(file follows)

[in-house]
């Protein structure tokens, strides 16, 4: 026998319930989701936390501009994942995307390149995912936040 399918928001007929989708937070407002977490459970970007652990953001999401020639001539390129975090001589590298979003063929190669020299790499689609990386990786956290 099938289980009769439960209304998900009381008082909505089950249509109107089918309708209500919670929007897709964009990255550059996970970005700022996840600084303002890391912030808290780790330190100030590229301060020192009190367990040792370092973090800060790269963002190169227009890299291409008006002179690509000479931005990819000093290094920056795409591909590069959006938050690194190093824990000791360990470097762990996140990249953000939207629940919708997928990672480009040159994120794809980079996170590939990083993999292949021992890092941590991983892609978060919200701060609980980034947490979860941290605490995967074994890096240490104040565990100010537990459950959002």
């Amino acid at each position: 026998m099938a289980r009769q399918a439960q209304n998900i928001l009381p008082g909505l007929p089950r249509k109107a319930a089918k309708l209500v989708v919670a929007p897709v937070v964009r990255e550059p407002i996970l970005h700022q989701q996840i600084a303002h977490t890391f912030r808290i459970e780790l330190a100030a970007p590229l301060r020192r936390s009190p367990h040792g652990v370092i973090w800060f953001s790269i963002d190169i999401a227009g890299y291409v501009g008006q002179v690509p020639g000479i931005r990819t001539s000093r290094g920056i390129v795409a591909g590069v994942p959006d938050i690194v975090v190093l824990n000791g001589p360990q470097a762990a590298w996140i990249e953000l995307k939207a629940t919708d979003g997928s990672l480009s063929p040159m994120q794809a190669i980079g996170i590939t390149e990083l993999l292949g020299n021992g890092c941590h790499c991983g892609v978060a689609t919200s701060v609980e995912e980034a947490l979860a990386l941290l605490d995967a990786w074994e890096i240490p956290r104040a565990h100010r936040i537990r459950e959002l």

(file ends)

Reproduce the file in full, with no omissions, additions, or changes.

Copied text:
[in-house]
């Protein structure tokens, strides 16, 4: 026998319930989701936390501009994942995307390149995912936040 399918928001007929989708937070407002977490459970970007652990953001999401020639001539390129975090001589590298979003063929190669020299790499689609990386990786956290 099938289980009769439960209304998900009381008082909505089950249509109107089918309708209500919670929007897709964009990255550059996970970005700022996840600084303002890391912030808290780790330190100030590229301060020192009190367990040792370092973090800060790269963002190169227009890299291409008006002179690509000479931005990819000093290094920056795409591909590069959006938050690194190093824990000791360990470097762990996140990249953000939207629940919708997928990672480009040159994120794809980079996170590939990083993999292949021992890092941590991983892609978060919200701060609980980034947490979860941290605490995967074994890096240490104040565990100010537990459950959002």
């Amino acid at each position: 026998m099938a289980r009769q399918a439960q209304n998900i928001l009381p008082g909505l007929p089950r249509k109107a319930a089918k309708l209500v989708v919670a929007p897709v937070v964009r990255e550059p407002i996970l970005h700022q989701q996840i600084a303002h977490t890391f912030r808290i459970e780790l330190a100030a970007p590229l301060r020192r936390s009190p367990h040792g652990v370092i973090w800060f953001s790269i963002d190169i999401a227009g890299y291409v501009g008006q002179v690509p020639g000479i931005r990819t001539s000093r290094g920056i390129v795409a591909g590069v994942p959006d938050i690194v975090v190093l824990n000791g001589p360990q470097a762990a590298w996140i990249e953000l995307k939207a629940t919708d979003g997928s990672l480009s063929p040159m994120q794809a190669i980079g996170i590939t390149e990083l993999l292949g020299n021992g890092c941590h790499c991983g892609v978060a689609t919200s701060v609980e995912e980034a947490l979860a990386l941290l605490d995967a990786w074994e890096i240490p956290r104040a565990h100010r936040i537990r459950e959002l």